Marks and Remarks
Food for the Mind and Eye

No. 0128, June 23, 2017


Defining the Indefinite

Below: couple of images recorded on the High Line.
"This is related to defining indefinities?" Prickles is dubious. Yes. Indirectly. Sort of. It's a long story.

Copyright 2017 by S.W. Paul Wyszkowski

Copyright 2017 by S.W. Paul Wyszkowski

     "Sounds like an oxymoron to me," says Prickles, our resident linguist and hedgehog. Oh, it is, it is. The "indefinite" is undefined by definition and, as an absolute concept, undefinable. And yet, such is the cleverness of mathematicians that they don't even slow down as they merrily define undefinables with the greatest of ease. Take "infinity". Please. One way (of many) that mathematicians define it is like this: do something; repeat it; keep on repeating; never stop. That's it. Infinity. "Oh," says Prickles.

     The trick here is in never stopping. Obviously, you can't know how it will end because it won't. Anything that ends is not infinity which, like the universe itself, must remain forever unfinished.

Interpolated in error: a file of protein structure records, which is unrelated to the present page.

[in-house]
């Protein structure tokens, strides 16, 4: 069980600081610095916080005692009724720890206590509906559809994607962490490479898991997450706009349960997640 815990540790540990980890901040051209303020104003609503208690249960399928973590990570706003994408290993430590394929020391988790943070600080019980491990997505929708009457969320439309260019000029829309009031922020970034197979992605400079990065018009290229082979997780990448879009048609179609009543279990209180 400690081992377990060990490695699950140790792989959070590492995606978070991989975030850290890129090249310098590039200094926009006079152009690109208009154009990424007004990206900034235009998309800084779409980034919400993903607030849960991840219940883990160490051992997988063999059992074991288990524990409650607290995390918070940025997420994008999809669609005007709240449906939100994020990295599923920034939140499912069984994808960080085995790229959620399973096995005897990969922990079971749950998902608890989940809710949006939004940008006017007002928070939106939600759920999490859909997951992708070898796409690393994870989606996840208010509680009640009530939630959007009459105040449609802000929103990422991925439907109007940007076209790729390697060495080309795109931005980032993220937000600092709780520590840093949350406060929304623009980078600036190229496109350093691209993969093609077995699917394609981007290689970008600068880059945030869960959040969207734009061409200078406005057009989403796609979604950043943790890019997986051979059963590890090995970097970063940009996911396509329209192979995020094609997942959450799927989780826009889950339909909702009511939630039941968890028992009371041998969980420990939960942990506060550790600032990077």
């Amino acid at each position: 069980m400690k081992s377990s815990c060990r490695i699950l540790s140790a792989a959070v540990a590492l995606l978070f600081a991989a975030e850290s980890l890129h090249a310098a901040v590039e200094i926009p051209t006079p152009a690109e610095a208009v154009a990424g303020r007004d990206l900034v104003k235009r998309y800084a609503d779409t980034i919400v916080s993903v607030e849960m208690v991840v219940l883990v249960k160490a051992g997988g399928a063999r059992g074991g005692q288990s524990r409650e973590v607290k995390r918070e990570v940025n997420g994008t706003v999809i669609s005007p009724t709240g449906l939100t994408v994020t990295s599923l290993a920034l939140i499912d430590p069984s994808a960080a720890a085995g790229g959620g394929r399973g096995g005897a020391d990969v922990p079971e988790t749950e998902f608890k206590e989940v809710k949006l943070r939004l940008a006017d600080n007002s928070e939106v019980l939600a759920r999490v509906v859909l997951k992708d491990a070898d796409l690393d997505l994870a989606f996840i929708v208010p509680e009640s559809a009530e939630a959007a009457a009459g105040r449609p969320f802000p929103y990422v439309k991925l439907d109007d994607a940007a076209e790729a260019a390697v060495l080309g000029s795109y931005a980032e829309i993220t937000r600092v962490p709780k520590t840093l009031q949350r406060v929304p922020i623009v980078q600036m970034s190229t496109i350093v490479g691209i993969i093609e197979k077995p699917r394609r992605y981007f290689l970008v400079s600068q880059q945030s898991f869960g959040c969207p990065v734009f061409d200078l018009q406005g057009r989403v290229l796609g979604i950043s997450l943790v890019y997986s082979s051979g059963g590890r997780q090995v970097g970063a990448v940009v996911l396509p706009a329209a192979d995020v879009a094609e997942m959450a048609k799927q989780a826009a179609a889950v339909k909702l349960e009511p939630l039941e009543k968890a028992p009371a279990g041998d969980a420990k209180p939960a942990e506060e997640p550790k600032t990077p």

It is possible to "define" any number of different infinities, depending on what it is that we choose to keep on doing forever. Or we could change what we do at every next step in some regular (or, for that matter, irregular) way. For example, we could do a little less with each successive iteration so that the series would seem to be petering out into nothingness, except, of course, being infinite it can't. (Which brings up the question how small can an action be and still be an action, but that's another story).

     The number of possible definitions of infinity is infinite. They all depend on specifying a process that must continue forever and can never be completed. But if the process cannot be carried out to completion (as it obviously can't) what it is intended to define remains essentially indefinite. Nevertheless, it is possible to classify these forever incomplete processes according to their mathematical properties. This provides mathematicians with a whole new field to play in. ("Can I play too?" asks Prickles who is a mathematician herself and can count to three. Just be careful - one never knows with mathematicians...)


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